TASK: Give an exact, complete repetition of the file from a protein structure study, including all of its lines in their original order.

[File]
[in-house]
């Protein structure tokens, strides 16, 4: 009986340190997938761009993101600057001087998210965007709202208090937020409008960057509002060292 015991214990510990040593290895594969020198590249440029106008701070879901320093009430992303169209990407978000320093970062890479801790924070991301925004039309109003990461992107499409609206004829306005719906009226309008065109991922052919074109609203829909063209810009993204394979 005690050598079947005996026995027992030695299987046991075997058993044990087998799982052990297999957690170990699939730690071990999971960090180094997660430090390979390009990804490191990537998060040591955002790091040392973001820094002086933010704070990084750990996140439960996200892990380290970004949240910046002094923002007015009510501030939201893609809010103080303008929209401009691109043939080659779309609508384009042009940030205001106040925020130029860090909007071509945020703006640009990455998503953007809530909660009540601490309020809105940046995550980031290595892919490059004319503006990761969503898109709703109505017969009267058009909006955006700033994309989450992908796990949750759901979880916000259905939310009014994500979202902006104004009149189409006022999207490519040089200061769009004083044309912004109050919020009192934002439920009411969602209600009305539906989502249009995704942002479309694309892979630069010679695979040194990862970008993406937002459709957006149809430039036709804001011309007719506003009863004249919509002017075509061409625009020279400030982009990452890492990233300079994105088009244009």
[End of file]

[in-house]
């Protein structure tokens, strides 16, 4: 009986340190997938761009993101600057001087998210965007709202208090937020409008960057509002060292 015991214990510990040593290895594969020198590249440029106008701070879901320093009430992303169209990407978000320093970062890479801790924070991301925004039309109003990461992107499409609206004829306005719906009226309008065109991922052919074109609203829909063209810009993204394979 005690050598079947005996026995027992030695299987046991075997058993044990087998799982052990297999957690170990699939730690071990999971960090180094997660430090390979390009990804490191990537998060040591955002790091040392973001820094002086933010704070990084750990996140439960996200892990380290970004949240910046002094923002007015009510501030939201893609809010103080303008929209401009691109043939080659779309609508384009042009940030205001106040925020130029860090909007071509945020703006640009990455998503953007809530909660009540601490309020809105940046995550980031290595892919490059004319503006990761969503898109709703109505017969009267058009909006955006700033994309989450992908796990949750759901979880916000259905939310009014994500979202902006104004009149189409006022999207490519040089200061769009004083044309912004109050919020009192934002439920009411969602209600009305539906989502249009995704942002479309694309892979630069010679695979040194990862970008993406937002459709957006149809430039036709804001011309007719506003009863004249919509002017075509061409625009020279400030982009990452890492990233300079994105088009244009």